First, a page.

The industry questions FCB chief’s appointment

Rarely has an appointment been met with such incredulity as that of Nigel Jones as FCB London’s chief executive. While some in the industry suggest Jones may not be the man for the job, many others argue that the position is below him and that the current chief executive of direct agency Claydon Heeley Jones Mason could have aimed higher.

FCB London has suffered from a lack of profile since its merger with Banks Hoggins O’Shea in 1998, say industry insiders. It has struggled to get on pitch lists; its billings fell by 23 per cent year on year to &£67.6m in 2004 (Nielsen Media Research); and the “saviours” parachuted in since the merger have jumped ship.

The chairman and chief executive, John Banks, left last month, while creative director Al Young is all that remains of the triumvirate Banks brought in to turn things round: managing director Jonathan Rigby and planning director David Bain left earlier this year.

FCB merged with its below-the-line arm FCBi and FCB Healthcare three months ago.

A former FCB executive says that the FCB/FCBi merger and Jones’s appointment are clear signals that global bosses see FCB’s future as an integrated agency, but he warns that this could be to the detriment of attracting and keeping creative talent. He suggests: “Nobody wanted the job and I think that is because they’re worried about where FCB is going.”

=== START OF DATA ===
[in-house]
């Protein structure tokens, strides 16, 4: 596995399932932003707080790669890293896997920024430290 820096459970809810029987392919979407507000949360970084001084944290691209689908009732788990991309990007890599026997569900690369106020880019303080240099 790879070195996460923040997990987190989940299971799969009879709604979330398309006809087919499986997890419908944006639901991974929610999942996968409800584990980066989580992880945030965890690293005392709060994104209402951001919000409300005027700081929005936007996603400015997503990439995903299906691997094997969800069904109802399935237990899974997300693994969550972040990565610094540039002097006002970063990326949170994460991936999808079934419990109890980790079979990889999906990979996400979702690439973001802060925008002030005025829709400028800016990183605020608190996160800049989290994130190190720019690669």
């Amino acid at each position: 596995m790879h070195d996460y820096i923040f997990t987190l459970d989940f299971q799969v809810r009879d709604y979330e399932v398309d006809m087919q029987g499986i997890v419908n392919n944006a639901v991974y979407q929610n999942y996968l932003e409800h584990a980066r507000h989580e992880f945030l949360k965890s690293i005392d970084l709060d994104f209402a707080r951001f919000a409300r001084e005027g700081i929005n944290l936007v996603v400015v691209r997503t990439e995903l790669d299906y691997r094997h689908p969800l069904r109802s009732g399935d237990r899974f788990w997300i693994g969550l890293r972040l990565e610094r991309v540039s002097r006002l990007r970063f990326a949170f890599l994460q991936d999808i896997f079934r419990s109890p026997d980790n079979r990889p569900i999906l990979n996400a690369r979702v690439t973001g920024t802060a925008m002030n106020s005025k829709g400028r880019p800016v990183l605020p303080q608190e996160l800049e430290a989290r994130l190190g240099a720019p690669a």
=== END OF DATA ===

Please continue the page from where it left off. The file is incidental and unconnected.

John Claydon, chairman of Claydon Heeley Jones Mason, agrees that FCB is looking to an integrated offering and believes Jones will bring a calm tenacity to the table. He admits surprise, but concedes that Jones brings a wealth of integrated know-how from his tenure at Claydon Heeley and BMP DDB. Claydon says: “If you are looking for someone with genuine top-class experience of both above-the-line and below-the-line experience, then you’re recruiting from a select group of one – Nigel.”

Another agency executive says that while Jones, with his planning ability and analytical mind, has the patience and resolve to drive change, he lacks the magnetism and extrovert nature of a conventional chief executive. He says: “He’s not an obvious choice; not a force of nature and certainly not a quick-fix solution. Some question the move: for him and for FCB.” He wonders why Jones would want a job seen by many as a poisoned chalice, with rumours surrounding both parent network IPG’s finances and the possibility of the agency merging with network rival Lowe.

One agency head goes further, questioning the actual existence of FCB and pointing to the numerous hurdles Jones faces. He says: “FCB is not big enough to be big; not different enough to be hugely different; not new enough and not bolstered by international business. It is not going to be an easy task.” That task will be harder still, should Omnicom keep Jones to his six-month notice period.

Yet Jones seems to relish what he expects to be tough times ahead and talks of restoring the “once great” agency to some of its “former glory”. “Very rarely do you find an agency that wants to change as much as FCB,” he says, hitting back at detractors: “I really don’t think the situation is as bleak as many suggest.”

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